By Marcia Wendorf
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Use a stick or pole to probe the water depth before proceeding. Never drive through a flooded area; a foot of water can float a vehicle, and two feet can carry away even an SUV or truck. If water rises around your car, abandon the car and move to higher ground. Heat Waves High heat and humidity prevent the body from cooling itself through evaporation. People living in urban areas are at greater risk from a heat waver because asphalt and concrete store heat longer and only gradually release it at night.
Contents of a travel first aid kit should include: • Adhesive bandages of various sizes • Triple-antibiotic ointment • Antiseptic wipes • Calamine lotion • Sunscreen SPF 15 or higher • Insect repellent (35 - 55% DEET) • Antidiarrhea medications • Hydrocortisone cream • Lip salve • 2 inch and 4 inch gauze pads • Antinausea/motion sickness medication • Bandages • Antifungal cream (tolnaftate 1% or clotrimazone 1%) • Thermometer • Antiseptic hand wipes or soap • Moleskin for blisters • Dimenhydrinate (Dramamine) or meclizine for nausea • Aspirin, Ibuprofen or acetaminophen for pain relief.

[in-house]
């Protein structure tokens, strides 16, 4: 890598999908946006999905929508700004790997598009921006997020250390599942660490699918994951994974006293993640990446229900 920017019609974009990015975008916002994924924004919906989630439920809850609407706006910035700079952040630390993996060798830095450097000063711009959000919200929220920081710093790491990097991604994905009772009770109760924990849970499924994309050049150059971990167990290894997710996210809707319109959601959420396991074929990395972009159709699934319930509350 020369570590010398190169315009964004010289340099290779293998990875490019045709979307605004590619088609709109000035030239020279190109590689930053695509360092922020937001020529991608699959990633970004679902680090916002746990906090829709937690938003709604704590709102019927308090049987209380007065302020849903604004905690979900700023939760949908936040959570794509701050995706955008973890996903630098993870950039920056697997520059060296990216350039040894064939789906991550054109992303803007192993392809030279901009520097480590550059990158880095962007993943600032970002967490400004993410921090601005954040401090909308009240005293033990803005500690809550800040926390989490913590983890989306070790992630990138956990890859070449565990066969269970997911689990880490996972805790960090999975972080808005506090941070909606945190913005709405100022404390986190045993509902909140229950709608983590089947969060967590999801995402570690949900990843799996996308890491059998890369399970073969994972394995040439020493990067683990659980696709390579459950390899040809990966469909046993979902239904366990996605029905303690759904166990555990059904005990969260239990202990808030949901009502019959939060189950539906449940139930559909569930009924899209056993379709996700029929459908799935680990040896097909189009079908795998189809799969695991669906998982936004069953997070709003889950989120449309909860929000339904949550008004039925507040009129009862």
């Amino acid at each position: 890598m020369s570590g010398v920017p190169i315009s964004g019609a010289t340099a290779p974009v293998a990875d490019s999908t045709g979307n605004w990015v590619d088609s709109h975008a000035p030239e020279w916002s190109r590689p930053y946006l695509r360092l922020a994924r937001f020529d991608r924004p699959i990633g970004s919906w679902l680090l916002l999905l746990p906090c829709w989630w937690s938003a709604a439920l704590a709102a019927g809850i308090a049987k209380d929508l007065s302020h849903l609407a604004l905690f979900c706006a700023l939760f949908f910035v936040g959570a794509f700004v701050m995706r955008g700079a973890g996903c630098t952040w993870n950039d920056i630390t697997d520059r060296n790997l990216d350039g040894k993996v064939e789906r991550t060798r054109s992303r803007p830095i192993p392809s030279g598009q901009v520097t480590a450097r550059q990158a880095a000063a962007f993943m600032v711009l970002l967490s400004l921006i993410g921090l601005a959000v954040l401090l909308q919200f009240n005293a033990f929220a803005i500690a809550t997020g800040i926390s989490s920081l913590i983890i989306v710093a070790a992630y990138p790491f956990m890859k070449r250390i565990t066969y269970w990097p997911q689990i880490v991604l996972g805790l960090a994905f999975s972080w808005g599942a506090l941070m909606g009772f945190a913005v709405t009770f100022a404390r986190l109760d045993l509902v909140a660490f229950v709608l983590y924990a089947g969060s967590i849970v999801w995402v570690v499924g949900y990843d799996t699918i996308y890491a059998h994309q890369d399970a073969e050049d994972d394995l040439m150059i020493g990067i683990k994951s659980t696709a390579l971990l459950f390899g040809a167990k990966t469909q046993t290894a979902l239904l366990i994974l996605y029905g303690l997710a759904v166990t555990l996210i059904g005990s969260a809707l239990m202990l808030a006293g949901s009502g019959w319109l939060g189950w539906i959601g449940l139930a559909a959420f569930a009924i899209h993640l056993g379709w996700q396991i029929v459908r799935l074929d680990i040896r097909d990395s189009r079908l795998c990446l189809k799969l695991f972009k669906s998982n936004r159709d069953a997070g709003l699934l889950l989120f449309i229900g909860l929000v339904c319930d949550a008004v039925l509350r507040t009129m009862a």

Repeat until four puffs from the inhaler have been given. Wait four minutes, if there is no improvement, give another 4 puffs. If there is still no improvement, seek medical assistance immediately. Continue giving 4 puffs every 4 minutes until the ambulance arrives, you can give adults up to 6 - 8 puffs every five minutes. Choking Choking occurs when a foreign object becomes lodged in a victim’s windpipe, blocking the flow of air. Adults usually choke on a piece of food, while young children often choke on small objects.